Anthropology Magazine

Broken Bones Could Rewrite Story of the First Americans

Broken Bones Could Rewrite Story of the First Americans

A controversial new study places our human ancestors on the North American continent 130,000 years ago—far, far earlier than previously thought.

In the fall of 1992, a construction crew made an unusual discovery during a freeway expansion in a coastal area of San Diego County. Buried deep within the silty soil were the bones, tusks, and molars of a mastodon, an elephant-like mammal that once lived in North America. When archaeologists took a closer look, they found signs that humans had battered the animal shortly after its death with the large stones buried alongside it.

But the real surprise came when geologists determined the age of the bones. Radiometric dates showed the mastodon had been buried for about 130,000 years. If correct, this means that ancient humans were in coastal California many tens of thousands of years before they were thought to be in the Americas. The details of the finding, which took 25 years to unravel, were published in Nature today, raising questions about when humans first migrated to North America.

It’s a huge claim,” says John McNabb, a Paleolithic archaeologist at the University of Southampton in the United Kingdom, who was not part of the study. “It’s 115,000 years older than most people would accept as the earliest occupation of the Americas.”

Most archaeologists generally agree that humans traveled into North America about 14,500 years ago and then spread across the continent. The Clovis people, once thought to be the first humans to enter the Americas, lived about 11,000 years ago, but the recent discoveries of ancient feces in Oregon, the remains of a large campsite in southern Chile, and bones and stone tools at the bottom of a Florida river have bumped the timeline at least 2,000 years earlier. Other studies have heated the debate, placing humans in the Calico Hills in California 50,000 to 80,000 years ago, in Brazil 20,000 to 40,000 years ago, and in Canada’s Yukon Territory as early as 24,000 years ago.

Perhaps it’s not surprising then that many are skeptical about the new claims. “If you are going to push human antiquity in the New World back more than 100,000 years in one fell swoop, you’ll have to do so with a far better archaeological case than this one,” says David Meltzer, who studies the origins of the first Americans at Southern Methodist University in Dallas, Texas.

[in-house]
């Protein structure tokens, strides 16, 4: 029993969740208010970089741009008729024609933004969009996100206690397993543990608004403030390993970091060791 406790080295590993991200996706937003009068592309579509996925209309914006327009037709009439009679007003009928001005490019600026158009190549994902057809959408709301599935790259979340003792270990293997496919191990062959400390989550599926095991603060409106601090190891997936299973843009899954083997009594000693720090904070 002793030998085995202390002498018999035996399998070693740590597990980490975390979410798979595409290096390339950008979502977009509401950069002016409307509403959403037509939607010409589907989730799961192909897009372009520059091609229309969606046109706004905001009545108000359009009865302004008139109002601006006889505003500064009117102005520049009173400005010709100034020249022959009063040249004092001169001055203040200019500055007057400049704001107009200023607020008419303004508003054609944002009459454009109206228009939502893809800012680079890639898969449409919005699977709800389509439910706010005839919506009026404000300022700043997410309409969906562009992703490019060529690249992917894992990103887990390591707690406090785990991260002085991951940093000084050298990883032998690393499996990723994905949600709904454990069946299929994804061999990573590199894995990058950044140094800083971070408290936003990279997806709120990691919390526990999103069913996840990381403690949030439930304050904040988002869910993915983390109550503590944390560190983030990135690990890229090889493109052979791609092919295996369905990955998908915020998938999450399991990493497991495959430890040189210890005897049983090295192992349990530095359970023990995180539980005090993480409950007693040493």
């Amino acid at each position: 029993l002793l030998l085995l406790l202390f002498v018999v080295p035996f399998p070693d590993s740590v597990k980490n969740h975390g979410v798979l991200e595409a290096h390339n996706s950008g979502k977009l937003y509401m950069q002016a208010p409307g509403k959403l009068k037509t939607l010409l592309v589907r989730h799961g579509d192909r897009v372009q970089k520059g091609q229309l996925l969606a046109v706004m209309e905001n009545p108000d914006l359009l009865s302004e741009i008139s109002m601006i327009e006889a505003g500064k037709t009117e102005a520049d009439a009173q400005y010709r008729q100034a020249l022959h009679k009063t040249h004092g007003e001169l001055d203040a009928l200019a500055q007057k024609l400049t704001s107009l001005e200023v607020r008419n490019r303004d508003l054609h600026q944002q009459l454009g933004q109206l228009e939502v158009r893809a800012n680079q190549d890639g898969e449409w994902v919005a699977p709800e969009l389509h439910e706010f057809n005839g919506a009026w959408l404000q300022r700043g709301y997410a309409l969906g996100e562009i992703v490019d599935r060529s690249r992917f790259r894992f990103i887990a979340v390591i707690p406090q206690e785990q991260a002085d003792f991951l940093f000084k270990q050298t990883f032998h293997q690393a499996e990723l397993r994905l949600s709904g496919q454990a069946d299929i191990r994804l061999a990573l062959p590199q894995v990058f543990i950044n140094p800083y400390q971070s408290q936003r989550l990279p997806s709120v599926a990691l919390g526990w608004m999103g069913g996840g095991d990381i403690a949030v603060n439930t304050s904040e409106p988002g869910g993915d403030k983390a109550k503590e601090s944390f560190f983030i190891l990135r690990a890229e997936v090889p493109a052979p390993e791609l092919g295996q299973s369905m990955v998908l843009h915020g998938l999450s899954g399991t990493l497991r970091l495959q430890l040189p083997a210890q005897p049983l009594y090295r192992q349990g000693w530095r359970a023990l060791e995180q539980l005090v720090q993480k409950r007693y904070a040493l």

Mastodon bones human migration - The breaks in mastodon bones found at a research site in California matched the breakage patterns observed by the researchers when they used stones to hammer elephant and cow bones in experiments.

The breaks in mastodon bones found at a research site in California matched the breakage patterns that the researchers observed when they used stones to hammer elephant and cow bones in experiments. Kate Johnson/San Diego Natural History Museum

According to the analysis in Nature, the position of the bones, the clusters of stones nearby, and the fracture patterns on the bones all point to someone bludgeoning the mastodon—perhaps for food or to use the bones as tools. The radiating spiral fractures, the cone-shaped bone flakes, and the notches in the bones could only have been made by humans, says Steven Holen, an expert in early human archaeology and bone technology at the Center for American Paleolithic Research, who worked on the study. As part of the investigation, the team broke elephant and cow bones using stone or wood anvils and heavy stone hammers to compare the breakage patterns.

What’s more, the authors claim, the fossils were found in fine-grained sediments, making it unlikely that a storm or landslide had deposited the rocks next to the mastodon. Finally, geologists used a technique called uranium-thorium radioisotope dating to put the age of the bones at 121,000 to 140,000 years old.

Despite the detailed study and the authors’ attempts to exclude all natural explanations for the patterns they found, many experts remain unconvinced. Meltzer and others say it doesn’t show that people were the only force that could have fractured the bones and modified the stones. McNabb points to the lack of corroborating tools, such as well-made stone tools like flakes or scrapers, which are typically found at butchery sites of the same age or older. Luis Borrero, an archaeologist in Argentina who studies first peopling sites, wants to know about any information that “does not fit within their interpretation.”

For its part, the team has invited other researchers to take a look at the artifacts. They also intend to reconsider broken limb bones in collections across Southern California and re-examine the material collected from other sites. In the past, paleontologists and archaeologists may not have been looking for the right clues in the right places, says Holen. “A lot of the evidence may have fallen between the academic cracks of archaeology and paleontology.”